To the good Catholic women and men who went to this pro-abortion march to make a pro-life presence known, to plant seeds, to reach lost souls, I applaud you. We need you. You are full of courage. Thank you.

But to see some good Catholics openly supporting this march? Well, at first I was truly stunned, and next my heart broke. To the claim that the march had "some" worthy messages and would promote "some" good, I say same with Planned Parenthood. Planned Parenthood does STD testing and very basic cancer screening, for example. These are "some" good things we can identify in a terribly evil organization. But no faithful Catholic would proudly, happily march in a Planned Parenthood parade and excuse the overriding evil of the thing, would they?

Women of the march who hate Donald Trump:

You multiplied him over a million times.

You slimed us all.

That's not a win. You lose. Women lose. Men lose. Children lose. We all lose.

God forgive us.

To a great extent the level of any civilization is the level of its womanhood. When a man loves a woman, he has to become worthy of her. The higher her virtue, the more noble her character, the more devoted she is to truth, justice, goodness, the more a man has to aspire to be worthy of her. The history of civilization could actually be written in terms of the level of its women.  -- Venerable Fulton J. Sheen

Sunday, January 15, 2017

Parents, do you know what the latency period is?

I admit that I was shocked to learn that many (most?) young and not-so-young Catholic moms in my Facebook book club were unfamiliar with what the Church calls "the latency period." We were going over the first three chapters of my book, Raising Chaste Catholic Men, and I discovered that this was a new term to most of the women who commented. I decided, and was encouraged, to put this in a blog post, so here we are!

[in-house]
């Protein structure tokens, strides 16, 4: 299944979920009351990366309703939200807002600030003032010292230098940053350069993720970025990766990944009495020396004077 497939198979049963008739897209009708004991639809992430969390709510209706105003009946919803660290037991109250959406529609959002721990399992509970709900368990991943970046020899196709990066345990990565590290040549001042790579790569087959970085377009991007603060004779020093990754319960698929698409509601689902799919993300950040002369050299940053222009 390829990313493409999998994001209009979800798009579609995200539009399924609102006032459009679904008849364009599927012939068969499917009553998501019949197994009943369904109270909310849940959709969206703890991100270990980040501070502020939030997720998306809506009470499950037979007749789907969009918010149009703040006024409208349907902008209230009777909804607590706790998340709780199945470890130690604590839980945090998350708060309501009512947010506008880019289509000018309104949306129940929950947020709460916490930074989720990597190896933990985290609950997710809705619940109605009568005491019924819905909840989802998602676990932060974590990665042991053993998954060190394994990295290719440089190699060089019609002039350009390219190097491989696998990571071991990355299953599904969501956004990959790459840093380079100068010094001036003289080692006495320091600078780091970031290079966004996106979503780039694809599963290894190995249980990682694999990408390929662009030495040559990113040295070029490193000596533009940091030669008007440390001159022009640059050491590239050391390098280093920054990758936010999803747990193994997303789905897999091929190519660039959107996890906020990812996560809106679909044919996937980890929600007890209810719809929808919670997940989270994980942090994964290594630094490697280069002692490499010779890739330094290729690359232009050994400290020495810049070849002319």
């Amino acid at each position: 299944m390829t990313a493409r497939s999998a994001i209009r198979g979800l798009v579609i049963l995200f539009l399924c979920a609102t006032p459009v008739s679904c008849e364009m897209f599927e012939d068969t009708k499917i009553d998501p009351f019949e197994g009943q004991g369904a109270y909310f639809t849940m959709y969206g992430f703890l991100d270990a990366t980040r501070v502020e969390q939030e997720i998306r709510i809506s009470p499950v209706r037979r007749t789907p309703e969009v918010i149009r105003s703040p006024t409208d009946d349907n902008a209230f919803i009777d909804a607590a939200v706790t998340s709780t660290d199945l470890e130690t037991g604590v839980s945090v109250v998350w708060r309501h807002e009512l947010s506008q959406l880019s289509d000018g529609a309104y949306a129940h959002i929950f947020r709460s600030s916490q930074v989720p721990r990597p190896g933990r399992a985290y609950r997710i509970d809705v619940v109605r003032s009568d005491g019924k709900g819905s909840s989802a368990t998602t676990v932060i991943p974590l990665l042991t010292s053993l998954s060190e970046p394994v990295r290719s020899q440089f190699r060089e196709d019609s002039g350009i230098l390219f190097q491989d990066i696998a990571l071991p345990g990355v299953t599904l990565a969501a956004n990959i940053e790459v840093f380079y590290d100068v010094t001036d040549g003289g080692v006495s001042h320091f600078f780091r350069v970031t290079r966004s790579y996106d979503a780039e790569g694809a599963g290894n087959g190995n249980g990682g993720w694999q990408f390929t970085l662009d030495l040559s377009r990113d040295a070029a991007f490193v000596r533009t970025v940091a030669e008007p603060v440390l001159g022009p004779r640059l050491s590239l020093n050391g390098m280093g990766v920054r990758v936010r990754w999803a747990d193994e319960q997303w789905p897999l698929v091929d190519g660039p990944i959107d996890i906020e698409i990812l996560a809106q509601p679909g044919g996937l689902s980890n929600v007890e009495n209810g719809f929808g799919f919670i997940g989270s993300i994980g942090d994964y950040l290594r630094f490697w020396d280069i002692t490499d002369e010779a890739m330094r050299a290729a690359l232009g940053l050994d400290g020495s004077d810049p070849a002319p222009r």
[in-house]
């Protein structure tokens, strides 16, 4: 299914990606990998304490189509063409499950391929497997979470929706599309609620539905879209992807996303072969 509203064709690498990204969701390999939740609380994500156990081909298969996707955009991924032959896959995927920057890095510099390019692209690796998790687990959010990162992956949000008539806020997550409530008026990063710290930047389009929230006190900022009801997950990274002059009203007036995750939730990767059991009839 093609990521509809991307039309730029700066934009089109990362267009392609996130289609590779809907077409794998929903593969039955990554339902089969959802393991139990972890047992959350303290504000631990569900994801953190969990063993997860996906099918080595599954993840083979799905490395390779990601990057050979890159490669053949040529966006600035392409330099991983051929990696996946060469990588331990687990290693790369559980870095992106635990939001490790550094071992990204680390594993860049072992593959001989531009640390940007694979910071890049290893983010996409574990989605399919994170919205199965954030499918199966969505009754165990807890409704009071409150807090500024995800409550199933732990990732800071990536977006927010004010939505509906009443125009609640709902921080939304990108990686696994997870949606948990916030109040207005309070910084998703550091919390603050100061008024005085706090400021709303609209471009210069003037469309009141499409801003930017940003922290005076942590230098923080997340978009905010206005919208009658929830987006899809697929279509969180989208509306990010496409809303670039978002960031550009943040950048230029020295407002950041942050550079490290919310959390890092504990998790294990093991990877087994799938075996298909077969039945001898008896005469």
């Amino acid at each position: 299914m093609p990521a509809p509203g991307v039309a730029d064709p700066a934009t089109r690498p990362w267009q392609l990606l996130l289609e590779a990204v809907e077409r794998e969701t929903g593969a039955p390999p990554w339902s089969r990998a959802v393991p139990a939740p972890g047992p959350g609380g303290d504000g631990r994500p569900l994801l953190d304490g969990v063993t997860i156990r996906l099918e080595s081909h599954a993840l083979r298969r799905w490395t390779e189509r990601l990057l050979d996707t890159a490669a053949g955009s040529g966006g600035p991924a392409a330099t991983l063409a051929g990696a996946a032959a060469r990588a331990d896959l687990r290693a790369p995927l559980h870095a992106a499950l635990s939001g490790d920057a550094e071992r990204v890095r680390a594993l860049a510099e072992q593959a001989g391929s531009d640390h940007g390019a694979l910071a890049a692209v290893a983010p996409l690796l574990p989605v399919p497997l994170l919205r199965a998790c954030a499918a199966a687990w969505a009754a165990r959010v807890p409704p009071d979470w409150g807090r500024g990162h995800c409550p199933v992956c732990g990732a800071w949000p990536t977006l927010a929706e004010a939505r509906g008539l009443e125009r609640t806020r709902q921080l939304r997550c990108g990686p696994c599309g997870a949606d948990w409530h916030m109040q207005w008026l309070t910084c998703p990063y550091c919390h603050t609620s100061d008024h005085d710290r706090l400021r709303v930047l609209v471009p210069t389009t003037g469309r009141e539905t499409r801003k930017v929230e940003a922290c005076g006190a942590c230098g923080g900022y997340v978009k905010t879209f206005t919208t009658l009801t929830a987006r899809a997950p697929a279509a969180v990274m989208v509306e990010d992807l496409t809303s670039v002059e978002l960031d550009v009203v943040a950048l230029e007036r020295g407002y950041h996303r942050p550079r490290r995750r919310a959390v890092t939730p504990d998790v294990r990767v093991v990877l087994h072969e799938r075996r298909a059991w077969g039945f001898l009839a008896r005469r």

An excerpt from Chapter Three, "When They Are Little":

Most of what you need to know about chastity and your sons’ [and daughters'] early years can be summed up in two sentences:

1.  Respect the latency period.
2.  Don’t freak out about stuff.

The latency period, or what St. John Paul II called the “years of innocence,” spans from about age 5 to puberty and is easy enough to understand. From The Truth and Meaning of Human Sexuality [Guidelines for Education Within the Family]:

This period of tranquility and serenity must never be disturbed by unnecessary information about sex. During those years, before any physical sexual development is evident, it is normal for the child's interests to turn to other aspects of life…. So as not to disturb this important natural phase of growth, parents will recognize that prudent formation in chaste love during this period should be indirect, in preparation for puberty, when direct information will be necessary. [#78]

Our Church tells us to respect the latency period of children, which would ideally last until the child hits adolescence; however, we live in a society that does not respect a child’s innocence. In fact, the world around us seeks to destroy innocence, by design. The educational establishment, advertisers, books, movies, television, and video games — all push to sexualize children at a young age. In fact, entities like SIECUS and Planned Parenthood, which have routine access to public schools, believe that children should be immersed in secular, relativistic sex education from birth. 

What to do when the latency period is violated? We must step in. Again, from the Church: 

A further problem arises when children receive premature sex information from the mass media or from their peers who have been led astray or received premature sex education. In this case, parents will have to begin to give carefully limited sexual information, usually to correct immoral and erroneous information or to control obscene language. [#84]